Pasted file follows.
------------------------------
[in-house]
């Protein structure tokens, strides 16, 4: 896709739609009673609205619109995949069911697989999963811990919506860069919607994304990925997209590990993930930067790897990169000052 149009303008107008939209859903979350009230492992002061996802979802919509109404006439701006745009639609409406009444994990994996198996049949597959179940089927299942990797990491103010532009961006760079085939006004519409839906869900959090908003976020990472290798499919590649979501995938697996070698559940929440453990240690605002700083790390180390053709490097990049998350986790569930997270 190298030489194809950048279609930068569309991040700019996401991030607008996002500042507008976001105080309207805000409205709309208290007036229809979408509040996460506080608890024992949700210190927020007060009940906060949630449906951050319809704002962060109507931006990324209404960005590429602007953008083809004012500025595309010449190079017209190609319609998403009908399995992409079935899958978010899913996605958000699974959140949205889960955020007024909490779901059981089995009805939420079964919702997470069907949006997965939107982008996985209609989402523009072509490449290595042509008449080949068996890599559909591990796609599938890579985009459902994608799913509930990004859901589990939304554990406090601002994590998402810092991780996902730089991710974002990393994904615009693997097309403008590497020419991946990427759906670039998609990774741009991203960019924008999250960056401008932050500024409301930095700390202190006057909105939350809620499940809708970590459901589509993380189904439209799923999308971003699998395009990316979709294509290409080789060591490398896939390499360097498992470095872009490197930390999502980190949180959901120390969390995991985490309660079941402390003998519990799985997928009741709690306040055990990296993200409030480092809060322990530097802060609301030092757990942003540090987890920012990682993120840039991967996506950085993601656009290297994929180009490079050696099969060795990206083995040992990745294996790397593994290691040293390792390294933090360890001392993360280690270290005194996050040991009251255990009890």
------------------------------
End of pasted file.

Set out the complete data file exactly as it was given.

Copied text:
[in-house]
């Protein structure tokens, strides 16, 4: 896709739609009673609205619109995949069911697989999963811990919506860069919607994304990925997209590990993930930067790897990169000052 149009303008107008939209859903979350009230492992002061996802979802919509109404006439701006745009639609409406009444994990994996198996049949597959179940089927299942990797990491103010532009961006760079085939006004519409839906869900959090908003976020990472290798499919590649979501995938697996070698559940929440453990240690605002700083790390180390053709490097990049998350986790569930997270 190298030489194809950048279609930068569309991040700019996401991030607008996002500042507008976001105080309207805000409205709309208290007036229809979408509040996460506080608890024992949700210190927020007060009940906060949630449906951050319809704002962060109507931006990324209404960005590429602007953008083809004012500025595309010449190079017209190609319609998403009908399995992409079935899958978010899913996605958000699974959140949205889960955020007024909490779901059981089995009805939420079964919702997470069907949006997965939107982008996985209609989402523009072509490449290595042509008449080949068996890599559909591990796609599938890579985009459902994608799913509930990004859901589990939304554990406090601002994590998402810092991780996902730089991710974002990393994904615009693997097309403008590497020419991946990427759906670039998609990774741009991203960019924008999250960056401008932050500024409301930095700390202190006057909105939350809620499940809708970590459901589509993380189904439209799923999308971003699998395009990316979709294509290409080789060591490398896939390499360097498992470095872009490197930390999502980190949180959901120390969390995991985490309660079941402390003998519990799985997928009741709690306040055990990296993200409030480092809060322990530097802060609301030092757990942003540090987890920012990682993120840039991967996506950085993601656009290297994929180009490079050696099969060795990206083995040992990745294996790397593994290691040293390792390294933090360890001392993360280690270290005194996050040991009251255990009890």